Helicopter sinks its teeth into South Korea’s love for a good girl crush concept. Backed by a beat that gets a listener’s heart racing, the new single is another addition to CLC’s arsenal of strong-headed, hard-hitting tracks, brought to life by an energy distinct to the seven-piece group. Composed by Melanie Joy Fontana and produced by Shin Hyuk, the track strikes a sonic balance between the members’ strengths: Yujin’s gossamer-like tone, Seunghee’s full-bodied vocals, Yeeun’s high-octane rapping. As far as first impressions go, Helicopter’s lead-in is comparable to the goosebump-inducing ascent before a roller coaster drop—and the members themselves had a good feeling about it right from the get-go. Seungyeon shares that when they all gathered to listen to the track for the first time, they couldn’t help but share a look and think, “Isn’t this good?”
“Helicopter talks about rising up,” explains Yujin. “The world is going through challenging times right now, so I hope people will feel better and get energized by listening to our music.” In the hopes of communicating this message even clearer, the group has also released an English version of the track.
When asked to describe their new single in a single word, Seungyeon chimed in without hesitation to share that Helicopter rings synonymous to challenge—to overcome whatever is in the way. With the song reflecting the group’s own stories, struggles and the willpower to march beyond them, Yeeun believes that Helicopter is something of an autobiography for CLC.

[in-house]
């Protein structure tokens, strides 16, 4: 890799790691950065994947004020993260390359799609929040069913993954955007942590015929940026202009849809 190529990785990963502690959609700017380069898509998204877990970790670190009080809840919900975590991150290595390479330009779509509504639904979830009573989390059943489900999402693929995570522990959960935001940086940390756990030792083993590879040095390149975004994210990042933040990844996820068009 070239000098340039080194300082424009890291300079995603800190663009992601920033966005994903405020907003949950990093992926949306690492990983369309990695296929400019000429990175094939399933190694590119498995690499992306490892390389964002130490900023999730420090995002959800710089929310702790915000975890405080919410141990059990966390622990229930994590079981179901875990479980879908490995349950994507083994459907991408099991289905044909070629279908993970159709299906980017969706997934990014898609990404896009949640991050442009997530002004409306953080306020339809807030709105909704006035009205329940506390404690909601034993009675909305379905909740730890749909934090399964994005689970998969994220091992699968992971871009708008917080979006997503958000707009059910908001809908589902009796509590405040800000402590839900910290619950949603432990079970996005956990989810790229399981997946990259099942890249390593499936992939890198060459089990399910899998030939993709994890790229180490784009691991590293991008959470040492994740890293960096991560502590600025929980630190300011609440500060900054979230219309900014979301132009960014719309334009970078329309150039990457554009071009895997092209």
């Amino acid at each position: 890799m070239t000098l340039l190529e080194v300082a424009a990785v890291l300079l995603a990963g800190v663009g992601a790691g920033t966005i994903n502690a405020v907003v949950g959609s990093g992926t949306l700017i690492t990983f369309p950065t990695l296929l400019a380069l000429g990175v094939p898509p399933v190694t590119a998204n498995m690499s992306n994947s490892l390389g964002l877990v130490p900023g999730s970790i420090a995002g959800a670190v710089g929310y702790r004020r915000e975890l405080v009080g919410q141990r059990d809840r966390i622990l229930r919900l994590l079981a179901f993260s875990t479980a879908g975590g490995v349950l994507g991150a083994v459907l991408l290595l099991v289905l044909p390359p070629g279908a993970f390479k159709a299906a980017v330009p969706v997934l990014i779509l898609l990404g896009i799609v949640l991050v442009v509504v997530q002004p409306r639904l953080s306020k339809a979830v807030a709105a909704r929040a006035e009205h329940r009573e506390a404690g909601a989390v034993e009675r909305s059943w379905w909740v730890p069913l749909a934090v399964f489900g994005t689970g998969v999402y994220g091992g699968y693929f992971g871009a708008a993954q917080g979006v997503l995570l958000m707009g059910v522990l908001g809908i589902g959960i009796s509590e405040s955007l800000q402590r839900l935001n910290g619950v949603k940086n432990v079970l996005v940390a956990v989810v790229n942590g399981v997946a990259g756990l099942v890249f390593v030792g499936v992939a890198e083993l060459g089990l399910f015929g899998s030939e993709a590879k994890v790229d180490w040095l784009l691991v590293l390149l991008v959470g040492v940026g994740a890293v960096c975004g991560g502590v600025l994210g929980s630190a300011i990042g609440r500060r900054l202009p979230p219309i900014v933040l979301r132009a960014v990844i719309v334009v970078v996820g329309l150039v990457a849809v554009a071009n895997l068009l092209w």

Looking back at her experience of contributing to the group’s lyrics, Yeeun says, “Compared to when I first started, I’ve definitely improved! To be honest, I had too many thoughts for this album. I certainly think it’s an album that takes us another step up.” Beyond penning lyrics and producing tracks, the rest of the girls have been pitching in to the group’s concepts in their own ways.
“I’ve been contributing to every aspect,” group leader Seungyeon explains. “For this comeback especially, I kept in touch with the choreographer and looked over the details of the choreography, and found references for hair, makeup, and styling, and shared and discussed them with our professionals.” Sorn, on the other hand, has come up with many Powerpoint presentations to flesh out comeback concepts for the team. She and Eunbin, who admits to be a rather imaginative thinker, hope to attempt directing music videos for the group in the future. Yujin and Seunghee, on the other hand, have set their sights on styling.
With fervor replenished by their year-long break, CLC has bigger, brighter dreams they hope to accomplish with this comeback.
“From now on, I hope people will think of CLC when they think of performance. We want to be the leading performance group of K-pop,” says Elkie, stressing how they focused on sharpening their live performances for Helicopter. Seungyeon, aiming ever higher, shares, “I heard that BTS ranked #1 on the Billboard Hot 100 Chart. It’s a huge accomplishment, and a sign that K-pop is being loved by people from all over the globe. We also hope to get to see our name on the Billboard charts this time.”
Stream both versions of CLC’s Helicopter on Spotify.
Images via Cube Entertainment
Art Matthew Ian Fetalver